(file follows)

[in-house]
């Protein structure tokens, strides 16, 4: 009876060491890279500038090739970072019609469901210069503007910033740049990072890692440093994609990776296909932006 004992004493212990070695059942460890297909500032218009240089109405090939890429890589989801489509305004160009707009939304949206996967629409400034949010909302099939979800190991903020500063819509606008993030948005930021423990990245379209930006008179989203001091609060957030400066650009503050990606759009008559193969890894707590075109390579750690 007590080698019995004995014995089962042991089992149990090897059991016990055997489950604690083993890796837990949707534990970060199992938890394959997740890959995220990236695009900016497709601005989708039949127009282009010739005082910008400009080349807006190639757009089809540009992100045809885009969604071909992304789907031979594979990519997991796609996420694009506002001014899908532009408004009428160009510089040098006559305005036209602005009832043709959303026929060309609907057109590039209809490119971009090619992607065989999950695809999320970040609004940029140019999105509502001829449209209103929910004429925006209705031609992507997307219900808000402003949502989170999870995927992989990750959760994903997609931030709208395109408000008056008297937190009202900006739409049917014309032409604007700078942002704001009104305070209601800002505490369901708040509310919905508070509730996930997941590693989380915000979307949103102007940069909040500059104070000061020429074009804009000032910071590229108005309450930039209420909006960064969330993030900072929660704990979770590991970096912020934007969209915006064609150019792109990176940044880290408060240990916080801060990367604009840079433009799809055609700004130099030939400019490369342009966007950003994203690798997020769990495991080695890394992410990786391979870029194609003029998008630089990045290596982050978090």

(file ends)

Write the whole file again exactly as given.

[in-house]
């Protein structure tokens, strides 16, 4: 009876060491890279500038090739970072019609469901210069503007910033740049990072890692440093994609990776296909932006 004992004493212990070695059942460890297909500032218009240089109405090939890429890589989801489509305004160009707009939304949206996967629409400034949010909302099939979800190991903020500063819509606008993030948005930021423990990245379209930006008179989203001091609060957030400066650009503050990606759009008559193969890894707590075109390579750690 007590080698019995004995014995089962042991089992149990090897059991016990055997489950604690083993890796837990949707534990970060199992938890394959997740890959995220990236695009900016497709601005989708039949127009282009010739005082910008400009080349807006190639757009089809540009992100045809885009969604071909992304789907031979594979990519997991796609996420694009506002001014899908532009408004009428160009510089040098006559305005036209602005009832043709959303026929060309609907057109590039209809490119971009090619992607065989999950695809999320970040609004940029140019999105509502001829449209209103929910004429925006209705031609992507997307219900808000402003949502989170999870995927992989990750959760994903997609931030709208395109408000008056008297937190009202900006739409049917014309032409604007700078942002704001009104305070209601800002505490369901708040509310919905508070509730996930997941590693989380915000979307949103102007940069909040500059104070000061020429074009804009000032910071590229108005309450930039209420909006960064969330993030900072929660704990979770590991970096912020934007969209915006064609150019792109990176940044880290408060240990916080801060990367604009840079433009799809055609700004130099030939400019490369342009966007950003994203690798997020769990495991080695890394992410990786391979870029194609003029998008630089990045290596982050978090």